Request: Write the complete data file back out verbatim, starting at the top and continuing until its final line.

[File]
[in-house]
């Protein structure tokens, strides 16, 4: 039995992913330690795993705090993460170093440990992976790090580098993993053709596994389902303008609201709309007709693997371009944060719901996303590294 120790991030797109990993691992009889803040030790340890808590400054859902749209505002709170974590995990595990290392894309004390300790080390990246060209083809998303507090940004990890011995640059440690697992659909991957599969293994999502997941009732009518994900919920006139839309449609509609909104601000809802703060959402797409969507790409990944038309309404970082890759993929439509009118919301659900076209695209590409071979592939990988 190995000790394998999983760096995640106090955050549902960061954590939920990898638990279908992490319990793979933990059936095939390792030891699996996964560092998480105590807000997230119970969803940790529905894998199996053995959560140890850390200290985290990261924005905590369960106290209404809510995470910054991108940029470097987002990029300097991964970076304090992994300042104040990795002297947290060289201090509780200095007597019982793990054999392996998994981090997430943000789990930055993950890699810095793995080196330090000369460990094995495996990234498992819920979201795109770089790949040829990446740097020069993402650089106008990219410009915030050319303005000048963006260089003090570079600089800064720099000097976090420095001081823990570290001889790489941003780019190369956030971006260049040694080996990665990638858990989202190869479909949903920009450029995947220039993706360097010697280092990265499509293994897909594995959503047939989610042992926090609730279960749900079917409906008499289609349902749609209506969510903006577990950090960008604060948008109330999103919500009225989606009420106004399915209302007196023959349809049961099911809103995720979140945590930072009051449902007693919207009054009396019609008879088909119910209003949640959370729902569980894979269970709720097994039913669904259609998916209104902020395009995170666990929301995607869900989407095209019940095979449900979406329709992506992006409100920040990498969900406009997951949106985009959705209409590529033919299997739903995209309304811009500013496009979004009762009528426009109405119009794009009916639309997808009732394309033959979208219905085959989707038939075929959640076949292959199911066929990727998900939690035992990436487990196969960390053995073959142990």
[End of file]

[in-house]
């Protein structure tokens, strides 16, 4: 039995992913330690795993705090993460170093440990992976790090580098993993053709596994389902303008609201709309007709693997371009944060719901996303590294 120790991030797109990993691992009889803040030790340890808590400054859902749209505002709170974590995990595990290392894309004390300790080390990246060209083809998303507090940004990890011995640059440690697992659909991957599969293994999502997941009732009518994900919920006139839309449609509609909104601000809802703060959402797409969507790409990944038309309404970082890759993929439509009118919301659900076209695209590409071979592939990988 190995000790394998999983760096995640106090955050549902960061954590939920990898638990279908992490319990793979933990059936095939390792030891699996996964560092998480105590807000997230119970969803940790529905894998199996053995959560140890850390200290985290990261924005905590369960106290209404809510995470910054991108940029470097987002990029300097991964970076304090992994300042104040990795002297947290060289201090509780200095007597019982793990054999392996998994981090997430943000789990930055993950890699810095793995080196330090000369460990094995495996990234498992819920979201795109770089790949040829990446740097020069993402650089106008990219410009915030050319303005000048963006260089003090570079600089800064720099000097976090420095001081823990570290001889790489941003780019190369956030971006260049040694080996990665990638858990989202190869479909949903920009450029995947220039993706360097010697280092990265499509293994897909594995959503047939989610042992926090609730279960749900079917409906008499289609349902749609209506969510903006577990950090960008604060948008109330999103919500009225989606009420106004399915209302007196023959349809049961099911809103995720979140945590930072009051449902007693919207009054009396019609008879088909119910209003949640959370729902569980894979269970709720097994039913669904259609998916209104902020395009995170666990929301995607869900989407095209019940095979449900979406329709992506992006409100920040990498969900406009997951949106985009959705209409590529033919299997739903995209309304811009500013496009979004009762009528426009109405119009794009009916639309997808009732394309033959979208219905085959989707038939075929959640076949292959199911066929990727998900939690035992990436487990196969960390053995073959142990």